If a consensus could be achieved over the need to introduce universal screening for hemochromatosis, important decisions would still have to be made regarding the optimal method of screening. Should HFE mutational analysis, in either a confirmatory role or even perhaps as a primary screen, be part of the screening approach? Do we know enough about iron overload in African Americans,14-16 Hispanics,17 or other non-Northern European groups to justify designing a screening program that will look at these persons? Do we know how to screen for iron overload in these patients even if we wanted to? What is the optimal way to handle patients incidentally found to have possible iron deficiency during a screen for iron overload? There is much to learn about all of these important questions.
What about the costs associated with a screening program? Dr. Fellitti's estimates are based on several very favorable assumptions that need to be confirmed in other settings over time. Will others be able to operate with the same efficiencies that his centralized, preventive health program in San Diego has been able to achieve? If his estimates of penetrance are too high, perhaps his calculation of cost savings may be too optimistic.
The expenses of any screening program would be greatly reduced and the overall social benefit would be increased if patients with hemochromatosis could donate their blood for therapeutic use. Unfortunately, most blood banks, at least in California, will not accept blood from "medical phlebotomies" on the grounds that a "medical" donor is not truly a voluntary donor and may be less likely to provide a truthful history regarding "high-risk" behaviors.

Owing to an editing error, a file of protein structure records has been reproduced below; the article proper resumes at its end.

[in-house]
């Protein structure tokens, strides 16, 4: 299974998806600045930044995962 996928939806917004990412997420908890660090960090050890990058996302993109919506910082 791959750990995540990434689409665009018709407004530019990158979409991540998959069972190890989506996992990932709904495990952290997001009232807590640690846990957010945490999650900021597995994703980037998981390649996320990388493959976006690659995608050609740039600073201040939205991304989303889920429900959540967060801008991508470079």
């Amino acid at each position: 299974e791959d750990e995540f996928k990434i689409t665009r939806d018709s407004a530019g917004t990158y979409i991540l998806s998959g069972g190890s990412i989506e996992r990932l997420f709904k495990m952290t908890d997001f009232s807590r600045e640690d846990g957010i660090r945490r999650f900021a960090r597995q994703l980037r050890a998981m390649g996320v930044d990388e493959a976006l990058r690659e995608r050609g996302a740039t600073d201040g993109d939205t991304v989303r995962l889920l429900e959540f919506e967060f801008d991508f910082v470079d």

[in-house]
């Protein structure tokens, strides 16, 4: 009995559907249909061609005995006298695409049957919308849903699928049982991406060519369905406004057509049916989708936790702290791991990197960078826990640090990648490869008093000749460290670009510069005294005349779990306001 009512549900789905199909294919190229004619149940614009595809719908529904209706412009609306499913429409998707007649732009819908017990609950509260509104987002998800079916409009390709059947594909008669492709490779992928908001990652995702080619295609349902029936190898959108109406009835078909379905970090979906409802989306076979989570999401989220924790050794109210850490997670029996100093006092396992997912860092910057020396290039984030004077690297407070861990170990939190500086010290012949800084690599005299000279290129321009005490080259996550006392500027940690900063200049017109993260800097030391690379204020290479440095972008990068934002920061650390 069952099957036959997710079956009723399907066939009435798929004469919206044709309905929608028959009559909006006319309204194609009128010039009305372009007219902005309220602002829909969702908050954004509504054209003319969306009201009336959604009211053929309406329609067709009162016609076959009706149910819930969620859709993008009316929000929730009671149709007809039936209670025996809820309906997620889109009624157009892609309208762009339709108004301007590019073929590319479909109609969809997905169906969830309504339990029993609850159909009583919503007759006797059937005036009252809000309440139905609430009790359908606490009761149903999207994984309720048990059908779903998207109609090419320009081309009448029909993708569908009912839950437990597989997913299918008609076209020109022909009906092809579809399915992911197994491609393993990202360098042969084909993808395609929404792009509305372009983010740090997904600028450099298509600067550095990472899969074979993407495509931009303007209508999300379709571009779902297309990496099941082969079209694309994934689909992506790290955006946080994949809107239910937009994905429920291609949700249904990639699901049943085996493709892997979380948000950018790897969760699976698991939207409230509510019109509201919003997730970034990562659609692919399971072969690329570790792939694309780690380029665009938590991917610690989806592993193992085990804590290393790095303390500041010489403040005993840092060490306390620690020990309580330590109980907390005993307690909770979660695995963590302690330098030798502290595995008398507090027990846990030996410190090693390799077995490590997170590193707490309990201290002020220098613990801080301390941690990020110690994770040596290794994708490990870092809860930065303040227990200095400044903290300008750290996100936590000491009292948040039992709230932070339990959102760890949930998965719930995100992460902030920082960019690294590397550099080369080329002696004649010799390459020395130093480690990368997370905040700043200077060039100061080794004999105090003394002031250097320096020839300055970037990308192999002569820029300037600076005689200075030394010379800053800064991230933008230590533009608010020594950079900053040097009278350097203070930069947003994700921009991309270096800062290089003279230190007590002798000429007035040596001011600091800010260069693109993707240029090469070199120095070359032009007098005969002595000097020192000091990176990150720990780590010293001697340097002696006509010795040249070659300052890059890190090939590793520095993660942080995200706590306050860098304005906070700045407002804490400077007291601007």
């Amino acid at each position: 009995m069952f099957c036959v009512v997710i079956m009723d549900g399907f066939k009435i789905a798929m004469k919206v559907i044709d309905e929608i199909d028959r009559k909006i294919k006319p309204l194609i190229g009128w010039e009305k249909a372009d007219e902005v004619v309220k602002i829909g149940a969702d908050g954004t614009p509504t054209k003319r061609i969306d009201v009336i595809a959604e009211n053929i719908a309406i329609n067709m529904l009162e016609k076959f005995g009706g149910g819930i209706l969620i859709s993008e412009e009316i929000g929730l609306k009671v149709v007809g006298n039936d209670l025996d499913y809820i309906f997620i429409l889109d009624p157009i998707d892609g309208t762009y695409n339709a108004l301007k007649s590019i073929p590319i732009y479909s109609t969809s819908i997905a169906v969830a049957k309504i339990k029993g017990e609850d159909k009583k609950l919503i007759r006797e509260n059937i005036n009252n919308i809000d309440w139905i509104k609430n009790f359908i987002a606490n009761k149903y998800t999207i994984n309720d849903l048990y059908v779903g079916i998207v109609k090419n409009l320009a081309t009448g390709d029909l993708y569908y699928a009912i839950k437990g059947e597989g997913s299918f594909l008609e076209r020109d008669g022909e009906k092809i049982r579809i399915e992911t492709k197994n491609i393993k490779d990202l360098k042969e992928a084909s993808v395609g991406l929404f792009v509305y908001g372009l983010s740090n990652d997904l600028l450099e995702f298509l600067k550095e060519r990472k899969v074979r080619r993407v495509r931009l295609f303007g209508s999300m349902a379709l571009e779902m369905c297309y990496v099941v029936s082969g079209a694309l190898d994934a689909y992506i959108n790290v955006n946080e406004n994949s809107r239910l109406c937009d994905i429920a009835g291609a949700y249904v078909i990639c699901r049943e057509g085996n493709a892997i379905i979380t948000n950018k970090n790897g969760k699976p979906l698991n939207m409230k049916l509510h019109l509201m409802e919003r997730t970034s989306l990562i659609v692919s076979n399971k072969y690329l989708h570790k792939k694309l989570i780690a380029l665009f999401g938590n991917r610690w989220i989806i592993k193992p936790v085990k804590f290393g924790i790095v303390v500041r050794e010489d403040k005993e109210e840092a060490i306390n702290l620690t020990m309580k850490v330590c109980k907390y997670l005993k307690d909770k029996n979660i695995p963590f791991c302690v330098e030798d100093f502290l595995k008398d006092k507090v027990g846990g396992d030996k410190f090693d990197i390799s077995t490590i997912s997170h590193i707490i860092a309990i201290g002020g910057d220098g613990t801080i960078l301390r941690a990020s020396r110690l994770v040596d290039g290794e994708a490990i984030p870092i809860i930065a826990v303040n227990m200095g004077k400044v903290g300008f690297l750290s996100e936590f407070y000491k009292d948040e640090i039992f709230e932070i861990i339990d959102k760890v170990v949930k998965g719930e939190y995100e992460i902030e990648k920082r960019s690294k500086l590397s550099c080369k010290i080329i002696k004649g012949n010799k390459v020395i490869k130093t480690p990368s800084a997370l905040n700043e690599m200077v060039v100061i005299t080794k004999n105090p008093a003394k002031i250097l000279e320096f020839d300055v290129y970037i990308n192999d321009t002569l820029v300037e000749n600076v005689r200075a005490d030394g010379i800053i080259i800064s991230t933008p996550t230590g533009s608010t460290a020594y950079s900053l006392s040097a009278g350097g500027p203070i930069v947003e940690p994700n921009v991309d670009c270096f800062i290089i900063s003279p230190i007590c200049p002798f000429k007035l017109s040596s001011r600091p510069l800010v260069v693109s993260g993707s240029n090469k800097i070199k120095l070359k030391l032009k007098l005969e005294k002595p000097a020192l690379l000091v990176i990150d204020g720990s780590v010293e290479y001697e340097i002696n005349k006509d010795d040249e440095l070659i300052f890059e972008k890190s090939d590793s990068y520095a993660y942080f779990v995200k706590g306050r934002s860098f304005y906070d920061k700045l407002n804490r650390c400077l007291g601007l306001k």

Is it premature, as suggested by the CDC panel, to recommend universal screening, or rather is it time to make screening for hemochromatosis a routine preventive health test as proposed by Dr. Felitti? Kaiser Permanente is uniquely suited to take the lead in this important area. Our tradition of leadership in the area of preventive medicine, our programs for large-scale patient and physician education, our experience with genetic counseling, and our growing information technology capability all provide us with a unique opportunity to create screening programs that can effectively and efficiently address this important need.
1. Franks AL, Marks JS. Introduction to supplement on iron overload, public health, and genetics. Ann Intern Med 1998;129:923-4.
2. Olsson KS, Ritter B, Rosen U, Heedman PA, Staugard F. Prevalence of iron overload in central Sweden. Acta Med Scand 1983;213:145-50.
3. Borwein ST, Ghent CN, Flanagan PR, Chamberlain MJ, Valberg LS. Genetic and phonotypic expression of hemochromatosis in Canadians. Clin Invest Med 1983;6:171-9.